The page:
“You know in your heart if you are a ‘Promise Lander.’ There is salt water in your veins. The salt air calls you home. Your blood rushes when there is a ‘nor easter’ or shifting of the wind. Hearing ‘the fish are gonna run,’ and only a Promise Lander would understand what that means. The shrieking of a shore bird, egret, or sea gull – it’s like a special language that only you understand,” Janice Ray Lewis Ditto writes in “You Know in Your Heart if You Are a Promise Lander” featured in the book, “The Promise Land Vol. 1.”
“While times have changed and the life they knew then is gone, Ditto continued, “No one can take away our memories. We can still see and hear, in our hearts, if we try, the giggling of little children as we play at the shore, sea gulls flying overheard, fishermen coming in from the day’s work, the sun almost going down and Mama calling us home for supper.”
The Promise Land is situated between 10th and 15th streets and from the train tracks on Arendell Street to Bogue Sound in Morehead City. Morehead City was a relatively new town planned by John Motley Morehead at the turn of the 20th century when Cape Bankers, pronounced Ca’e Bankers, forged a new life there, as well as on Harkers Island and Bogue Banks.
“On a strand of beach called Shackleford, twelve miles long, and less than a mile wide, running from Beaufort Inlet to the Cape of Lookout, were five villages – – Diamond City, Belle’s Island, Wade’s Shore, Whale Creek and the Mullet Pond. Seventy-five families lived in these villages and the livelihood of these folk was fishing, whaling and hunting. Fishing was done when the fish ran plentiful, particularly in the fall season. Whaling was one of the biggest jobs and, though hard and dangerous, brought good pay. Hunting was done at random by young and old alike, for deer and wild boar were plentiful,” Clifton Guthrie explained in“Six for the Sea, The Crissie Wright Time” in “The Promise Land Vol. 1.”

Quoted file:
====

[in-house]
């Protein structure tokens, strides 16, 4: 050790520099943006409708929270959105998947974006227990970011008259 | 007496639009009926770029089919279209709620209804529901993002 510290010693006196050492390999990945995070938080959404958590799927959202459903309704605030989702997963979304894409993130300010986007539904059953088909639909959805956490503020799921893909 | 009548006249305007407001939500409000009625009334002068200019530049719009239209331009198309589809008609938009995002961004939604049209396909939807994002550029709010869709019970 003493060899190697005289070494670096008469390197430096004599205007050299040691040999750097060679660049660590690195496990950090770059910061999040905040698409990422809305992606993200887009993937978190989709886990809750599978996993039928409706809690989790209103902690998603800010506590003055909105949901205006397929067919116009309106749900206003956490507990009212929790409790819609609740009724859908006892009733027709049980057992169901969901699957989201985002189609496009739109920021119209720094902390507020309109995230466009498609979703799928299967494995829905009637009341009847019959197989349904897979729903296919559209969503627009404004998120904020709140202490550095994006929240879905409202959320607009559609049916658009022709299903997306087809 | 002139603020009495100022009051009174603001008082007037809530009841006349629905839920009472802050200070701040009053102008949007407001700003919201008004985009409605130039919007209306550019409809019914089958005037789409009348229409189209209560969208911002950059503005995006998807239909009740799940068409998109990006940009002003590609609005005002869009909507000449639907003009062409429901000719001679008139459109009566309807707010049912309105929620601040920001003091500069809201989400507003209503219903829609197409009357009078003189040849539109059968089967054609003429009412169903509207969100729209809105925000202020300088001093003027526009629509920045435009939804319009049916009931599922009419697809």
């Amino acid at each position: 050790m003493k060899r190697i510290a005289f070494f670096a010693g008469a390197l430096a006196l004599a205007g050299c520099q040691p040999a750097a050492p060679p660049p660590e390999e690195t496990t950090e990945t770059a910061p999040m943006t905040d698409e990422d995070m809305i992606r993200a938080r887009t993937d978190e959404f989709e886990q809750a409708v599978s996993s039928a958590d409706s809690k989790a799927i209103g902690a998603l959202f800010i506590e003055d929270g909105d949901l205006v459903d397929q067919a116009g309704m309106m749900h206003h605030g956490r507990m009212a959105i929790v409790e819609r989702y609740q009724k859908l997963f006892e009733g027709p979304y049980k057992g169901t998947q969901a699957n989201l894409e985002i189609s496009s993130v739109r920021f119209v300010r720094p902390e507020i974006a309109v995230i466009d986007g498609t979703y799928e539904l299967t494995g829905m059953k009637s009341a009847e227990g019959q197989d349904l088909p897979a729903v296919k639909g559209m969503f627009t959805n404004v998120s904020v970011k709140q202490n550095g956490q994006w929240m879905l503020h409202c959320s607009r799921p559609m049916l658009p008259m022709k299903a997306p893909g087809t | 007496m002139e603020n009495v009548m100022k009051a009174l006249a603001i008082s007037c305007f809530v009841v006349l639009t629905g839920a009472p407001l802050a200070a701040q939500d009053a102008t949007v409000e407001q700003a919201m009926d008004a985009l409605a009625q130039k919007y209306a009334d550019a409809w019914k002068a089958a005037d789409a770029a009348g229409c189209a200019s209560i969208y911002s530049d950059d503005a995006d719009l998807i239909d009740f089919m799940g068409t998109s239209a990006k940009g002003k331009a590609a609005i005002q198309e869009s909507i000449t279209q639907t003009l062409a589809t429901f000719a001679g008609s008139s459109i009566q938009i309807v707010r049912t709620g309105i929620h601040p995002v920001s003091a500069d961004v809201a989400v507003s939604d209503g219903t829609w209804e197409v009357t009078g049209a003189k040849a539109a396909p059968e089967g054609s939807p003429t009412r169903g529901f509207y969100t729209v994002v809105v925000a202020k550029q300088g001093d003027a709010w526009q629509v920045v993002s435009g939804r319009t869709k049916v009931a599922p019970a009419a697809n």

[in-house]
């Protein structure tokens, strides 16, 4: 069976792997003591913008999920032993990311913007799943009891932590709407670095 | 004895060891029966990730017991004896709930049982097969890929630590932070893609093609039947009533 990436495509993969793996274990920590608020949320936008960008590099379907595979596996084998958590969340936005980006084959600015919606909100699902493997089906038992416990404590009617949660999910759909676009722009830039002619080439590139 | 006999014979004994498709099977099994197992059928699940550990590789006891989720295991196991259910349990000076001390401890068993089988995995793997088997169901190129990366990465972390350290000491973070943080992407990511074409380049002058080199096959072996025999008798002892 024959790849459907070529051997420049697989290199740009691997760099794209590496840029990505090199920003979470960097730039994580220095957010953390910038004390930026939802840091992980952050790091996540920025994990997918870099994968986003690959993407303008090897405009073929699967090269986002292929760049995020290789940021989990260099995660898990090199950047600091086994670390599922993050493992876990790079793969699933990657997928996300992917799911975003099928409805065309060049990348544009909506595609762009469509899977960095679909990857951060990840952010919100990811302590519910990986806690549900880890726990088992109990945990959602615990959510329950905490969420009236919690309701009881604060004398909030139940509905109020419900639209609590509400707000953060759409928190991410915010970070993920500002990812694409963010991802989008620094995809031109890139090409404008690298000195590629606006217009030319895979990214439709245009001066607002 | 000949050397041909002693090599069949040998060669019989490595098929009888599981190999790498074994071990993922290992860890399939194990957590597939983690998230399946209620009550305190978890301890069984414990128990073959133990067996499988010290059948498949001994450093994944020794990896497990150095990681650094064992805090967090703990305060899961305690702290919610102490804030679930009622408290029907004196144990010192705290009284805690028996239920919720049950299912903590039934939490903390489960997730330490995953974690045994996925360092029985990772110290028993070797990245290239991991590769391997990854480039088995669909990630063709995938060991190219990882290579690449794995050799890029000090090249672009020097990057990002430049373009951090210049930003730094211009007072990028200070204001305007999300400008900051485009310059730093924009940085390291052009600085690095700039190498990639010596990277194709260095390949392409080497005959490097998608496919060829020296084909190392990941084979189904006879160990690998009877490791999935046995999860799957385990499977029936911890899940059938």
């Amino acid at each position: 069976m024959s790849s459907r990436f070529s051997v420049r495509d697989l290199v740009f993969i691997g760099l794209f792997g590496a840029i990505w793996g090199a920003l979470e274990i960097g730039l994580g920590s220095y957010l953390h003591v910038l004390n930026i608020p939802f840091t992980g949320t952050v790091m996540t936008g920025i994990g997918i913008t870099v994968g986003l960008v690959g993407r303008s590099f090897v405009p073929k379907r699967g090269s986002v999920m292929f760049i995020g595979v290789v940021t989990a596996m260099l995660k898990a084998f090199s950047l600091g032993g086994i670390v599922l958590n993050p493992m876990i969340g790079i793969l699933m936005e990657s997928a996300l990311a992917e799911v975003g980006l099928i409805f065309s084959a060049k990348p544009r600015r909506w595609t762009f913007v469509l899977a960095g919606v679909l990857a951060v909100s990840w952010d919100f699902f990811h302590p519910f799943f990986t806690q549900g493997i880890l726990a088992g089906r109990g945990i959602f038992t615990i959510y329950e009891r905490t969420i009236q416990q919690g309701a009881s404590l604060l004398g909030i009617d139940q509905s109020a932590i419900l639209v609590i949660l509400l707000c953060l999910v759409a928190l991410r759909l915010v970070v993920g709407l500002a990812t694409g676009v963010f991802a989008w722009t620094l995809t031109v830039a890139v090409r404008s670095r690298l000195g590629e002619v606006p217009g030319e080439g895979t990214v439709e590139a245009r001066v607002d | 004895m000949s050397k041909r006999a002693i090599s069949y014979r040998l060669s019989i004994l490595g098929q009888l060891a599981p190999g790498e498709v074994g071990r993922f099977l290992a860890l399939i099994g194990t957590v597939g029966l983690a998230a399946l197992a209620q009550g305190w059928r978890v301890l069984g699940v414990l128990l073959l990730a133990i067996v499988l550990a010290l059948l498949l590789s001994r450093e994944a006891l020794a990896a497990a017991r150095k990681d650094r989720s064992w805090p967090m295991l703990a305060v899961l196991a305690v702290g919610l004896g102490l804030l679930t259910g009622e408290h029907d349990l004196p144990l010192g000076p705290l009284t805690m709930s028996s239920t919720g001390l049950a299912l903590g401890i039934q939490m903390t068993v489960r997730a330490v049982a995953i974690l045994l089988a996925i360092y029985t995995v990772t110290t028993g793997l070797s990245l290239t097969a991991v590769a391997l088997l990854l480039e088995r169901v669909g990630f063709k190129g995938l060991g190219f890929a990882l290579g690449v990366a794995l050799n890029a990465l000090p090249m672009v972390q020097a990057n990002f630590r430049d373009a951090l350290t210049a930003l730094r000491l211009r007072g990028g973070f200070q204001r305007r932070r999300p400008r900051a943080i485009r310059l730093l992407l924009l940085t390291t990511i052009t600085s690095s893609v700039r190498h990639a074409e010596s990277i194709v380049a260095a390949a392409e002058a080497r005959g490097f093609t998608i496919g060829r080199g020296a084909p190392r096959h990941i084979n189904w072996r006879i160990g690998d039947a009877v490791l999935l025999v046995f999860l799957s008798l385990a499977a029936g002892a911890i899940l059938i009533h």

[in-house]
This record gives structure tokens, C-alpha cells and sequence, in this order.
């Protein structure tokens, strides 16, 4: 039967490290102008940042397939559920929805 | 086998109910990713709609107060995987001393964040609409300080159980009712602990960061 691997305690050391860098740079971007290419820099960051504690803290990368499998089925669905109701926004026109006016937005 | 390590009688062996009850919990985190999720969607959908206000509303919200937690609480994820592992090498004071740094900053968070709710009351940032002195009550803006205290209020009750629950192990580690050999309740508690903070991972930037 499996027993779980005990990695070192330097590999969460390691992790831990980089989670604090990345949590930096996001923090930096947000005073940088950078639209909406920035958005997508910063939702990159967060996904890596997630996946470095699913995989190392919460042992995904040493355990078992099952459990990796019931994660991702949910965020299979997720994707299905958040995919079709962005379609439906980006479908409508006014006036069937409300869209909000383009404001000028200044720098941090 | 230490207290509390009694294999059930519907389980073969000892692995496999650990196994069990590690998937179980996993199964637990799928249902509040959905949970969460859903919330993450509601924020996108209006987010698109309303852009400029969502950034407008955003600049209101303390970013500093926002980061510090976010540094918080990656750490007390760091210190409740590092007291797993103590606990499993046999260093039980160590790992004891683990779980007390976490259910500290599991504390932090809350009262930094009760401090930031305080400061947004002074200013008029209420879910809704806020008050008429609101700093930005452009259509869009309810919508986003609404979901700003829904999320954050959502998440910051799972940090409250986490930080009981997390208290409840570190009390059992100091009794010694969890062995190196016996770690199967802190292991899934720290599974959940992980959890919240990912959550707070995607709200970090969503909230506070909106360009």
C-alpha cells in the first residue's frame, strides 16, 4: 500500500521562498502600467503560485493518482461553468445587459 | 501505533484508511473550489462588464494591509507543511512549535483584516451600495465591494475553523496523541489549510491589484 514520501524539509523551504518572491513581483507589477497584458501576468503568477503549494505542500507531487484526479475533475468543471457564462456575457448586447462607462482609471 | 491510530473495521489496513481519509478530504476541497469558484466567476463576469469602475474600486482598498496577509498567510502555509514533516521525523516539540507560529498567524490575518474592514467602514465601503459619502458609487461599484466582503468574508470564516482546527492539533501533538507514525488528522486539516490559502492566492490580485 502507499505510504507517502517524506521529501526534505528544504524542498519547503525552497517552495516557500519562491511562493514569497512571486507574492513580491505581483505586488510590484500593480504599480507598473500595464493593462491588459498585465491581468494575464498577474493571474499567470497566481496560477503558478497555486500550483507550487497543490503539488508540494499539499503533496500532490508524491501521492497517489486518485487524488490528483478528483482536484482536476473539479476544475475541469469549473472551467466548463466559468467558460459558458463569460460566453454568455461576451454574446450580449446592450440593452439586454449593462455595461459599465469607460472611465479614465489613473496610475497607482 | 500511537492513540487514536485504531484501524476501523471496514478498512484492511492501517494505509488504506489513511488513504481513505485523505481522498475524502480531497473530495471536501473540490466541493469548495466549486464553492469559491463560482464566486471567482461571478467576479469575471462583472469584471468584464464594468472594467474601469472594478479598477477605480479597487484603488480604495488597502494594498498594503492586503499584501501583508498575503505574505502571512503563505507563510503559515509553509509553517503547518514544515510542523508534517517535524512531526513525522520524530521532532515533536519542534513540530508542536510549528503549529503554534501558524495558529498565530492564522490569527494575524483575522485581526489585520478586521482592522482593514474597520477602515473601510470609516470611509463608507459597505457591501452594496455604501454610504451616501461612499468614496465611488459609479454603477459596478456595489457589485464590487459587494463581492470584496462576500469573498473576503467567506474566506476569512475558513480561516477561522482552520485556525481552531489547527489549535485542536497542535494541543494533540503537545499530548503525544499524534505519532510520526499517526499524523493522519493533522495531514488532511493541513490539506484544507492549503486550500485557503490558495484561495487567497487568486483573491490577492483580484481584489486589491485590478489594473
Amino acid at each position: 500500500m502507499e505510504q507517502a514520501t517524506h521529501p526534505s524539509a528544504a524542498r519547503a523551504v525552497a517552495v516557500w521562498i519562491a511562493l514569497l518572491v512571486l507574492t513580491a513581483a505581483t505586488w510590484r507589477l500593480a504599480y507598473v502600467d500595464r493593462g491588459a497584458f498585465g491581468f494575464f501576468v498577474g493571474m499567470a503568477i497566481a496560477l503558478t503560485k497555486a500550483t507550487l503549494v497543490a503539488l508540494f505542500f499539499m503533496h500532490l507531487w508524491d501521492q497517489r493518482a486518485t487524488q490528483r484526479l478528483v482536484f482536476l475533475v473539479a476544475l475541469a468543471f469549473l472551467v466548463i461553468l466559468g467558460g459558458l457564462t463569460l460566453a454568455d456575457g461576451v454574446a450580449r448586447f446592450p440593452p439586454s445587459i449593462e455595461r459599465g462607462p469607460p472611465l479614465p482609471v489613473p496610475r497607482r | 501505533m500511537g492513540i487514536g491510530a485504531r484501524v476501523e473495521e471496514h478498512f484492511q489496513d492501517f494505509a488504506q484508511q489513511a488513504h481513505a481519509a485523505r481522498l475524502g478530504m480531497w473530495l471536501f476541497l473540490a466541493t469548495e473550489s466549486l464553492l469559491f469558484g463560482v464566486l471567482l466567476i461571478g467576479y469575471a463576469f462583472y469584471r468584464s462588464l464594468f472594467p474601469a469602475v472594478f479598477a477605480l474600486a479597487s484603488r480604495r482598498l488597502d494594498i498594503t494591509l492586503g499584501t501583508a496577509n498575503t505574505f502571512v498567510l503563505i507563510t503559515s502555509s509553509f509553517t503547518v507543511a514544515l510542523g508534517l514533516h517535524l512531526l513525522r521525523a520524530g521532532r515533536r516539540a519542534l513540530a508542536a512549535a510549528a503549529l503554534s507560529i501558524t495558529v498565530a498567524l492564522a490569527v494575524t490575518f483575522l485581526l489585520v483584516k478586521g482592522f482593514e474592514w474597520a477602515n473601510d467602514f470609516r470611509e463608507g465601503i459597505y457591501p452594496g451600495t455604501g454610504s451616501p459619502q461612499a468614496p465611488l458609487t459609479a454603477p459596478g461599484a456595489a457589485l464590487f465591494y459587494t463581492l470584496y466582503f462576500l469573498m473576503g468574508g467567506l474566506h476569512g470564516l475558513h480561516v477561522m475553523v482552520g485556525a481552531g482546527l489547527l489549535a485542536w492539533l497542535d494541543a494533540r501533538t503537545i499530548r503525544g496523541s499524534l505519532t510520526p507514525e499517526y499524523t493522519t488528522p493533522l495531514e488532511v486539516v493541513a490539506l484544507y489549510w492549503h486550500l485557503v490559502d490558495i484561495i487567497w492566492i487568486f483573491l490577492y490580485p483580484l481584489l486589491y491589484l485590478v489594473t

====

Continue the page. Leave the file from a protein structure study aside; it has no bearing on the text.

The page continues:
“In the late 1800’s hurricanes began hitting the islands with increasing frequency and strength, causing much damage from the over wash and winds. The weather, combined with the decline of whaling in the area, had made it very difficult for these hardworking fisherman and their families to continue living on the islands,” Julia Gould Charles wrote in Vol. 1’s “The Abram Lewis Home – 1205 Evans Street.”
But, “This is not to say that storms and scarcity of whales were the only factors that contributed to the exit of bankers to mainland communities. One must certainly cite that better opportunities for work and education were also factors. Other scarcities like wood for cooking and heating and the over hunting of game like, deer, bear and water fowl might also have worked to force the islanders to seek newer and better ‘hunting grounds’ elsewhere,” wrote Bob Guthrie in “Tom Thomas Guthrie not Tom Thomas Moore” in “The Promise Land Vol. 1.”
Guthrie has deep roots in Carteret County and currently serves as the secretary/treasurer for the Promise Land Society, which is hosting a homecoming 9 a.m. to 4 p.m. Oct. 26 as part of its effort to preserve the heritage Ditto writes about and shares with so many others.
The homecoming will be held at Martin Luther King Jr. City Park and the Morehead City train depot, both on the 1000 block of Arendell Street. There will be tours of the Promise Land neighborhood, live music, storytelling, history exhibits, food truck, vendors and fellowship.
“The festival is to make non-Promise Landers aware of the Promise Land. … and tell tall tales about the Promise Land and its people,” Guthrie told Coastal Review Online.
Shannon Adams, vice president of the Promise Land Society, which was established in 2012, said one of their missions of the society is to bring awareness of the historical significance of the struggles and “toughness” of the original inhabitants of Carteret County.